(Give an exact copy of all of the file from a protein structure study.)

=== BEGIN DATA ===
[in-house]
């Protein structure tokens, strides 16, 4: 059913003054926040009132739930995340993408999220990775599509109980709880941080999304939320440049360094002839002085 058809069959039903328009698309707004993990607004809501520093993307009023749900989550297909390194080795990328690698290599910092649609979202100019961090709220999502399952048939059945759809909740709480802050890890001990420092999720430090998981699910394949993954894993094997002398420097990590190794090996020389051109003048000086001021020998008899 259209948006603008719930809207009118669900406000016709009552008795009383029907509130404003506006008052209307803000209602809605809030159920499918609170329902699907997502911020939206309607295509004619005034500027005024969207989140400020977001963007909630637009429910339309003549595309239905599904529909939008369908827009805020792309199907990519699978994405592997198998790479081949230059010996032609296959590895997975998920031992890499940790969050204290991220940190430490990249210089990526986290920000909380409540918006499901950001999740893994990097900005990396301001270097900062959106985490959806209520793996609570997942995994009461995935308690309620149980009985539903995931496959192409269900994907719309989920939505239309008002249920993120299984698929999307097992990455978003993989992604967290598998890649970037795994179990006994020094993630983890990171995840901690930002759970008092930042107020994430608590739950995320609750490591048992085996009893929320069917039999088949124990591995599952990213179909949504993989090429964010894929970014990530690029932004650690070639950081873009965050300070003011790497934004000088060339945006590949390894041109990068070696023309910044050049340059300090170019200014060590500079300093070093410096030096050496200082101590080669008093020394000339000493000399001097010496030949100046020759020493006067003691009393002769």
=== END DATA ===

[in-house]
């Protein structure tokens, strides 16, 4: 059913003054926040009132739930995340993408999220990775599509109980709880941080999304939320440049360094002839002085 058809069959039903328009698309707004993990607004809501520093993307009023749900989550297909390194080795990328690698290599910092649609979202100019961090709220999502399952048939059945759809909740709480802050890890001990420092999720430090998981699910394949993954894993094997002398420097990590190794090996020389051109003048000086001021020998008899 259209948006603008719930809207009118669900406000016709009552008795009383029907509130404003506006008052209307803000209602809605809030159920499918609170329902699907997502911020939206309607295509004619005034500027005024969207989140400020977001963007909630637009429910339309003549595309239905599904529909939008369908827009805020792309199907990519699978994405592997198998790479081949230059010996032609296959590895997975998920031992890499940790969050204290991220940190430490990249210089990526986290920000909380409540918006499901950001999740893994990097900005990396301001270097900062959106985490959806209520793996609570997942995994009461995935308690309620149980009985539903995931496959192409269900994907719309989920939505239309008002249920993120299984698929999307097992990455978003993989992604967290598998890649970037795994179990006994020094993630983890990171995840901690930002759970008092930042107020994430608590739950995320609750490591048992085996009893929320069917039999088949124990591995599952990213179909949504993989090429964010894929970014990530690029932004650690070639950081873009965050300070003011790497934004000088060339945006590949390894041109990068070696023309910044050049340059300090170019200014060590500079300093070093410096030096050496200082101590080669008093020394000339000493000399001097010496030949100046020759020493006067003691009393002769």